Stability of the Major Determinants
As previously exposed, the mayor determinants currently used in skin tests are BPO-lysine polymer conjugates (BP-OL or PPL). In order to simplify the study, a low molecular weight amine functionalized compound was used instead of amine functionalized polymers to generate the amide-BPO derivatives. We chose benzylpenicilloyl-butylamine (Bu-BPO) as model monomer compound. The reaction between butylamine and BP in aqueous media yielded the product corresponding to the aminolysis of the β-lactam ring (Bu-BPO) instantaneously (Sánchez-Sancho et al., 2002: Montañez et al., 2011b). The stability of Bu-BPO has been tested in similar conditions to those studied for minor determinants.
Solutions of Bu-BPO in aqueous media and PBS resulted perfectly stable at room temperature for 7 days (Supplementary Figures S6, S7, ESI), since signals corresponding to Bu-BPO in 1H-NMR spectra do not change in these conditions. To evaluate the stability of the determinant in basic media, solutions of Bu-BPO in carbonate buffer (pH∼10.2) at room temperature were evaluated. The formation of the (5S,6R)-Bu-BPO epimer can be observed in the NMR spectrum after 48 h (Supplementary Figure S8, ESI). The process evolves until approximately 55% of the (5S,6R)-Bu-BPO epimer is formed, while a 45% of the original (5R,6R)-Bu-BPO isomers remain in solution after 7 days (Table 2).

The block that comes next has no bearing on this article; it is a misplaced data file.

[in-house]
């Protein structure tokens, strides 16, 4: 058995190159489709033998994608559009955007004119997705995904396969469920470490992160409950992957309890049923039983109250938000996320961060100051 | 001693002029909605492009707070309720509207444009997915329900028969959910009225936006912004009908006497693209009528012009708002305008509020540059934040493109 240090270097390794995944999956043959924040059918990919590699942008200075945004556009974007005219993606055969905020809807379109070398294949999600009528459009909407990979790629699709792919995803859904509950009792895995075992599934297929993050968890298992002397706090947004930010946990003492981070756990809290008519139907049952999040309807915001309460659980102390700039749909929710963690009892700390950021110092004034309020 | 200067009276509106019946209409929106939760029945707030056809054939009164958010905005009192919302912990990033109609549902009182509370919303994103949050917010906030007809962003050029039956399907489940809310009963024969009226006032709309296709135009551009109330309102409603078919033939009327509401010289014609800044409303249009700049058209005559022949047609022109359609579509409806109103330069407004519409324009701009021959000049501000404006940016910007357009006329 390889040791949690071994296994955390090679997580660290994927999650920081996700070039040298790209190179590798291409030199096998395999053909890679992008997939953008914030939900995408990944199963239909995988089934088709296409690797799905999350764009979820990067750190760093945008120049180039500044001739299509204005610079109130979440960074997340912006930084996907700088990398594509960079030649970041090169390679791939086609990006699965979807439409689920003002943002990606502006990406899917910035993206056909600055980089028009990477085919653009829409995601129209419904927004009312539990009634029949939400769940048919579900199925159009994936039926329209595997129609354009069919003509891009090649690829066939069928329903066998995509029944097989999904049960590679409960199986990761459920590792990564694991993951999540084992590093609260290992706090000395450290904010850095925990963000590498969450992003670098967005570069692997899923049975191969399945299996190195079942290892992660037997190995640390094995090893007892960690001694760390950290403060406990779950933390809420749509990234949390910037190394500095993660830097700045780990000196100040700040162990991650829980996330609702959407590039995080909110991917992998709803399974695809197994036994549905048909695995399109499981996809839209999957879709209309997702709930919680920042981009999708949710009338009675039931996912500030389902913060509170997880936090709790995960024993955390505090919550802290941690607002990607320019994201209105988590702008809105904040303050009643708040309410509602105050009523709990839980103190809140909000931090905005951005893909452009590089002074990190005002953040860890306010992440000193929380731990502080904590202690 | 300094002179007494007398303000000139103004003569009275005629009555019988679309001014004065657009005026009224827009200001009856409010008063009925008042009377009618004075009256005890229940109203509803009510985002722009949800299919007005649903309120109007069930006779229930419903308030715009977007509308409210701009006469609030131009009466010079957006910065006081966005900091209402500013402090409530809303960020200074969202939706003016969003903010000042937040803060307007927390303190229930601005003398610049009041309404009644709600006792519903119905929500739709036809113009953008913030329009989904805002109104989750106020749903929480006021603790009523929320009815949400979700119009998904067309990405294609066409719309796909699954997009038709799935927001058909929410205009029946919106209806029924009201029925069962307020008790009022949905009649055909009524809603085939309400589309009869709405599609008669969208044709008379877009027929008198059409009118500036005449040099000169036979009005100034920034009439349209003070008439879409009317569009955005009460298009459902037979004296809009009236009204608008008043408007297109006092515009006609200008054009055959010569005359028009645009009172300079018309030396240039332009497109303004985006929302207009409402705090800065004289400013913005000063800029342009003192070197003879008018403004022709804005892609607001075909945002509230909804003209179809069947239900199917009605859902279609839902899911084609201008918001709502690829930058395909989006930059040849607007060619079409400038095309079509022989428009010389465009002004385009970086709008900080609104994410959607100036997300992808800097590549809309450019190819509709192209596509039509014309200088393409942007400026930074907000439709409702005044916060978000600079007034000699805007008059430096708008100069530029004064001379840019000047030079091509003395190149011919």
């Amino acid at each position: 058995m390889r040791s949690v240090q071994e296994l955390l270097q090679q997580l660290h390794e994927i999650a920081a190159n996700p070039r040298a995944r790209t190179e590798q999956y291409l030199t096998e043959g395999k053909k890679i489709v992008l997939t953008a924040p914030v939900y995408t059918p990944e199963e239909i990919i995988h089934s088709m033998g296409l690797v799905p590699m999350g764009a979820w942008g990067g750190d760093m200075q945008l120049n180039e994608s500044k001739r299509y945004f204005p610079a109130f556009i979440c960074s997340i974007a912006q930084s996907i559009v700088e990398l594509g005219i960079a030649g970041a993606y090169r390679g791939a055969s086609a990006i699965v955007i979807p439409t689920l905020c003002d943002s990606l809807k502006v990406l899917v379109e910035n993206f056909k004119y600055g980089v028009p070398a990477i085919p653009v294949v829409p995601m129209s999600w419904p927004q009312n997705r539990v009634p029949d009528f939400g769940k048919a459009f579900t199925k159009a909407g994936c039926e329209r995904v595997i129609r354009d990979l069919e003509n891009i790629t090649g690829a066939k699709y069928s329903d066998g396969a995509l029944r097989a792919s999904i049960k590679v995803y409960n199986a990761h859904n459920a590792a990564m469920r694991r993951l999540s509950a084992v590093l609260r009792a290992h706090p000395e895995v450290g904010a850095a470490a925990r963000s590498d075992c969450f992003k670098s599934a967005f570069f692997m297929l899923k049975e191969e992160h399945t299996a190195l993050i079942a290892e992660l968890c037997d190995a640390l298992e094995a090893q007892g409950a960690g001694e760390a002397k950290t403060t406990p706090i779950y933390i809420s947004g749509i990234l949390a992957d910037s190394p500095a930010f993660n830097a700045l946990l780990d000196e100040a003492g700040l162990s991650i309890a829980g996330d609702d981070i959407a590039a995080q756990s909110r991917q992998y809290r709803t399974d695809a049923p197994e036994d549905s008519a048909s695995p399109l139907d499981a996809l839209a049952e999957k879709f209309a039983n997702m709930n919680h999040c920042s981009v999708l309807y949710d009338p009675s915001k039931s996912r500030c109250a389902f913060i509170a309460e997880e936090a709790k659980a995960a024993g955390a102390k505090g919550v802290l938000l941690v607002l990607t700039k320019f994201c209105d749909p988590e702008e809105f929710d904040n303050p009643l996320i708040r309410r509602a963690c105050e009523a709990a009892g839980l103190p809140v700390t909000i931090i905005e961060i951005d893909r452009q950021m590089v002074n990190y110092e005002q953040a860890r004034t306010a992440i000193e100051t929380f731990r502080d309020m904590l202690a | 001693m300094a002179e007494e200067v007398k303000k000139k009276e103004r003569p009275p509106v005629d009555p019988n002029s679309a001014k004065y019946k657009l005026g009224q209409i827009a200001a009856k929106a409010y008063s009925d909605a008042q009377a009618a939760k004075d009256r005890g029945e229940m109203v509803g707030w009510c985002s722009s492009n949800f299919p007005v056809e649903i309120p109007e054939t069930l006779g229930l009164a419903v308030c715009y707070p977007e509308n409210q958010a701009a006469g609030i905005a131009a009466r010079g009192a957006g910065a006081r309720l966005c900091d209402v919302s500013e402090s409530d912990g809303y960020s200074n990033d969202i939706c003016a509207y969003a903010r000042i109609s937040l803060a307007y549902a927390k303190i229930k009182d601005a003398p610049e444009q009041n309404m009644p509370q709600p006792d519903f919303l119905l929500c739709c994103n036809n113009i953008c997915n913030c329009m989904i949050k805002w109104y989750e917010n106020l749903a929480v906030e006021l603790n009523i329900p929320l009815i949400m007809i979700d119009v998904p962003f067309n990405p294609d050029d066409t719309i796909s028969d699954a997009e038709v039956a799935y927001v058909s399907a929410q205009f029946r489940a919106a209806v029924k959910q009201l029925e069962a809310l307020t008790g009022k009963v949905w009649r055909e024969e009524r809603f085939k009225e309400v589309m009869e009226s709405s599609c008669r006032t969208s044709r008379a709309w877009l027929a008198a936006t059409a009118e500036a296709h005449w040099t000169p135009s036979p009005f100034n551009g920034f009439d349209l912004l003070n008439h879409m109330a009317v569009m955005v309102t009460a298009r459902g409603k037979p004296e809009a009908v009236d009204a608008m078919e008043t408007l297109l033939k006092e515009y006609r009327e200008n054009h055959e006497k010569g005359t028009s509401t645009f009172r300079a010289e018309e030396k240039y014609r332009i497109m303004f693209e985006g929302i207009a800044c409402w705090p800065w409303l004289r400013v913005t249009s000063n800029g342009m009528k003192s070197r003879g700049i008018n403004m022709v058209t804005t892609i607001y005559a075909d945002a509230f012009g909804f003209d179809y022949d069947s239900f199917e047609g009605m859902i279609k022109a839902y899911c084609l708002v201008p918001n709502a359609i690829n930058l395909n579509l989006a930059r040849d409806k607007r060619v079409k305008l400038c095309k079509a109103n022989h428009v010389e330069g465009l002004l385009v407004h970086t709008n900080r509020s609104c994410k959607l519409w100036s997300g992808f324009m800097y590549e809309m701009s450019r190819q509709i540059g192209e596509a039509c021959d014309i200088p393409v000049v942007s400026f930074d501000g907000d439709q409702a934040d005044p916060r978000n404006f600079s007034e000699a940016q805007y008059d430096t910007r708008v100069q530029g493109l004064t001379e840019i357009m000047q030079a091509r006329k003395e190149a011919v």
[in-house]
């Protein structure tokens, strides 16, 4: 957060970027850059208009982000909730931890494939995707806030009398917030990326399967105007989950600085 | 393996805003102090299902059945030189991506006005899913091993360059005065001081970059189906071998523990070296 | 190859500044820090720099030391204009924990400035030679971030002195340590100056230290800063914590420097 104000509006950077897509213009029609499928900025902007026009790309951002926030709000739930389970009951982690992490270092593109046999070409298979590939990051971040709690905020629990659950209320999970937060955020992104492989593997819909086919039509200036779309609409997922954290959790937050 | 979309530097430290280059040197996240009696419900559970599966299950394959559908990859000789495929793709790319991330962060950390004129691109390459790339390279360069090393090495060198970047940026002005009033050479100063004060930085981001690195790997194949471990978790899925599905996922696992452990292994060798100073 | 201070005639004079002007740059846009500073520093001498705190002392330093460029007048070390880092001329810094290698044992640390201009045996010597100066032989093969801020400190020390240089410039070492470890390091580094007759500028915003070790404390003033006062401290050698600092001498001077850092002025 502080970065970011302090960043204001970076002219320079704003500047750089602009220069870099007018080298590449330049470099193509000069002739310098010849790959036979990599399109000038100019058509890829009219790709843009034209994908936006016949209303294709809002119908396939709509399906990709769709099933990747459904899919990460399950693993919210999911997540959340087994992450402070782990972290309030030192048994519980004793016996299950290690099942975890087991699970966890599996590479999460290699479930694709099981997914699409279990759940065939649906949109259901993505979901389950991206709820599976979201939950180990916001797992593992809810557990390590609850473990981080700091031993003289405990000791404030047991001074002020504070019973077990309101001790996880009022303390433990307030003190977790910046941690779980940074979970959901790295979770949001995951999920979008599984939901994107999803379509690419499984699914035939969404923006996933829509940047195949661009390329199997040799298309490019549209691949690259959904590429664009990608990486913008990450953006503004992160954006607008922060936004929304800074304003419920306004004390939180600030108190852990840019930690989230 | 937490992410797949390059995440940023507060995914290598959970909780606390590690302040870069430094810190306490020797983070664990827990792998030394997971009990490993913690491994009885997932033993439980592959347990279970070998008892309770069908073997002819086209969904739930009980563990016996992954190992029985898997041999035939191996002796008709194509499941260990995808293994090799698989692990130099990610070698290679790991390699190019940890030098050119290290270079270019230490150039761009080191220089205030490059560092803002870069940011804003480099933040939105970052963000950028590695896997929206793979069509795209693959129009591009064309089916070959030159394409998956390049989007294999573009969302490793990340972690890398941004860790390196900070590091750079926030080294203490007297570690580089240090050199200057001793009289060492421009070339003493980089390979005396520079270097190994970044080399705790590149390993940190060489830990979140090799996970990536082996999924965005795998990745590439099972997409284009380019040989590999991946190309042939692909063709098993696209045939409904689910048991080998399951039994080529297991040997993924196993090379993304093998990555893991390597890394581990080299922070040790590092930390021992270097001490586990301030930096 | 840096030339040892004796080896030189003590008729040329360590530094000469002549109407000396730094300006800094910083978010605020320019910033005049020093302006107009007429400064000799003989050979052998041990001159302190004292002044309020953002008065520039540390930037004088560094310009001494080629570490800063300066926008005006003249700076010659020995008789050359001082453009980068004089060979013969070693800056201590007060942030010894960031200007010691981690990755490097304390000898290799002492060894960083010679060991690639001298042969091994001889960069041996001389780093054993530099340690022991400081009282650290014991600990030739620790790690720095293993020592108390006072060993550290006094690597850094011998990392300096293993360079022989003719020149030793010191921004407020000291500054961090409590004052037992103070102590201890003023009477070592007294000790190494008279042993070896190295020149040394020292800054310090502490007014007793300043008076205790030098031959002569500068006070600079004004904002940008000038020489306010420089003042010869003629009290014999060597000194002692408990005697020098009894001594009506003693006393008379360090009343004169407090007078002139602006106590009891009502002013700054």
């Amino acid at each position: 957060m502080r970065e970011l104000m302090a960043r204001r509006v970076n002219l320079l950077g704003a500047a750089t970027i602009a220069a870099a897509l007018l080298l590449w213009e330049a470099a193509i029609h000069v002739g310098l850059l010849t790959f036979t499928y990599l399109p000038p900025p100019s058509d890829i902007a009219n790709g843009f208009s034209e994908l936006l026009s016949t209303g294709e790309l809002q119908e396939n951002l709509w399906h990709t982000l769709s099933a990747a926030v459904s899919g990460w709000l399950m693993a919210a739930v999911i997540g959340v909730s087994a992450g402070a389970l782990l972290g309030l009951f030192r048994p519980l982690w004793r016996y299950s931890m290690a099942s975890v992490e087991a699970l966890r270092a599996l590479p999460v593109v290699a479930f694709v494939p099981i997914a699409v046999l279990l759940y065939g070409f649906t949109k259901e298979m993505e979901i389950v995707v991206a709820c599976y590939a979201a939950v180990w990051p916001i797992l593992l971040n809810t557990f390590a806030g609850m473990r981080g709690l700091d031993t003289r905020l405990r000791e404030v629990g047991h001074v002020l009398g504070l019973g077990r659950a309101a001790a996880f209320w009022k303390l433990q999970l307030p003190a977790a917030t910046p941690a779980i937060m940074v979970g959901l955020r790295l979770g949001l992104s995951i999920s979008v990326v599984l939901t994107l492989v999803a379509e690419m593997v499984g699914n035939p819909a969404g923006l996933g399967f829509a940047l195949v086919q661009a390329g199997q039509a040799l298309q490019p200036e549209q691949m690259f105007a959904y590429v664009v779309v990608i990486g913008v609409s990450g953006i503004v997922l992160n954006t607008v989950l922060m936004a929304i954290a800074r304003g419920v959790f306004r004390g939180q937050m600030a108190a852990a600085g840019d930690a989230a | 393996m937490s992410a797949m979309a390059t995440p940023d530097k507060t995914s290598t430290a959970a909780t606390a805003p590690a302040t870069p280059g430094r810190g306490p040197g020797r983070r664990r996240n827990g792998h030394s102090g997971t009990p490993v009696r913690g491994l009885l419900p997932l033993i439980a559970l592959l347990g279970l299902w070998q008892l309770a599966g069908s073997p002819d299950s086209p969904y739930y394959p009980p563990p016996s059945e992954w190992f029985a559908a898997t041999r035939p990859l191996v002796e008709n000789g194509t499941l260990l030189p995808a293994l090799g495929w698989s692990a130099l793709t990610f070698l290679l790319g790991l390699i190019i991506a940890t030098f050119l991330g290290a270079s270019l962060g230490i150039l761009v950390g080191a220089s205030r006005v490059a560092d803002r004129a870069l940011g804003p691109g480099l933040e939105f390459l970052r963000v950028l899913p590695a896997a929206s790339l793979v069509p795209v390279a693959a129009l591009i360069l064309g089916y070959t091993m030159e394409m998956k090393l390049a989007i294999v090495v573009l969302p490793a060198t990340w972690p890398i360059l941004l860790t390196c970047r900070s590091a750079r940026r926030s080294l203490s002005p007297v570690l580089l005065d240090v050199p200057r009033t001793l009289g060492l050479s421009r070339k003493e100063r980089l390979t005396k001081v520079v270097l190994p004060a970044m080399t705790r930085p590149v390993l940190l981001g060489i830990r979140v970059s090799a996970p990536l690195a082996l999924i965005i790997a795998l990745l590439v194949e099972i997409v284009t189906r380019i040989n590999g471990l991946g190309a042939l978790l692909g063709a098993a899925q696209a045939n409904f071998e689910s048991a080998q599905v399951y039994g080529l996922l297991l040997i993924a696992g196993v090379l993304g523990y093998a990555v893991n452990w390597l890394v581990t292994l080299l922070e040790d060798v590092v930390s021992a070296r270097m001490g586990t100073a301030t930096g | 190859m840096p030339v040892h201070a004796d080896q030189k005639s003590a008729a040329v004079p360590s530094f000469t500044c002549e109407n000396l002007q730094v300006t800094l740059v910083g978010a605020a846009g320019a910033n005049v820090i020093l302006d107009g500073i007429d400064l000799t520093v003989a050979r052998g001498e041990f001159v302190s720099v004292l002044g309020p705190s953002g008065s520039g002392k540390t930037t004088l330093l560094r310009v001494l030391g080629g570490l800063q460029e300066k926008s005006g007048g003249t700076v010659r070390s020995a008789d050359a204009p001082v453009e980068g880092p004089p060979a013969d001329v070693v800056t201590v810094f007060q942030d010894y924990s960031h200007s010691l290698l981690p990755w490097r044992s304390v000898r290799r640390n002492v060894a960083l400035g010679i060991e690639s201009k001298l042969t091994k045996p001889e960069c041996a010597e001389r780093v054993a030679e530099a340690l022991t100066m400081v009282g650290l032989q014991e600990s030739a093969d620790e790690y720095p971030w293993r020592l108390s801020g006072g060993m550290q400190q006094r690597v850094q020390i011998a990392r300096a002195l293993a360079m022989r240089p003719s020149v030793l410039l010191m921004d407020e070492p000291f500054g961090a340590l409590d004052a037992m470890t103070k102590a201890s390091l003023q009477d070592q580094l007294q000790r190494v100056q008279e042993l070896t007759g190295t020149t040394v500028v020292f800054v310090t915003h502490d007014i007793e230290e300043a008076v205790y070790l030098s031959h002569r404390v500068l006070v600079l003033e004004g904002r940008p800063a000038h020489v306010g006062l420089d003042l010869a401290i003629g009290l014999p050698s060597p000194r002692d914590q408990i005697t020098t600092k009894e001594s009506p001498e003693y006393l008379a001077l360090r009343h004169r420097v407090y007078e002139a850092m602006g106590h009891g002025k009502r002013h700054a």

The ability of IgE in sera from BP-allergic patients to recognize BP determinants bearing different stereochemistry was studied by RAST inhibition. This assay consists in competitive serum IgE recognition between the solid phase (PLL-BPO conjugate attached to cellulose) and the different inhibitors (Bu-BPO 1) and its mixture with different percentage of its epimer at C-5 (2 (22.5%) and 3, (55%)) at different concentrations in the fluid phase.
BPO-Bu compound was selected because it presents the higher stability in aqueous solution at neutral pH, which permits controlling the precise chemical structures of inhibitors. Moreover, inhibitor 3, consisting of a mixture containing a 55% of its epimer in C-5 (45:55, 5R6R:5S6R) obtained when reached equilibrium in basic aqueous media, was evaluated. In addition, inhibitor 2, a mixture containing midpoint of above concentrations of Bu-BPO and its epimer in C-5 (77.5:22.5, 5R6R:5S6R) was also included.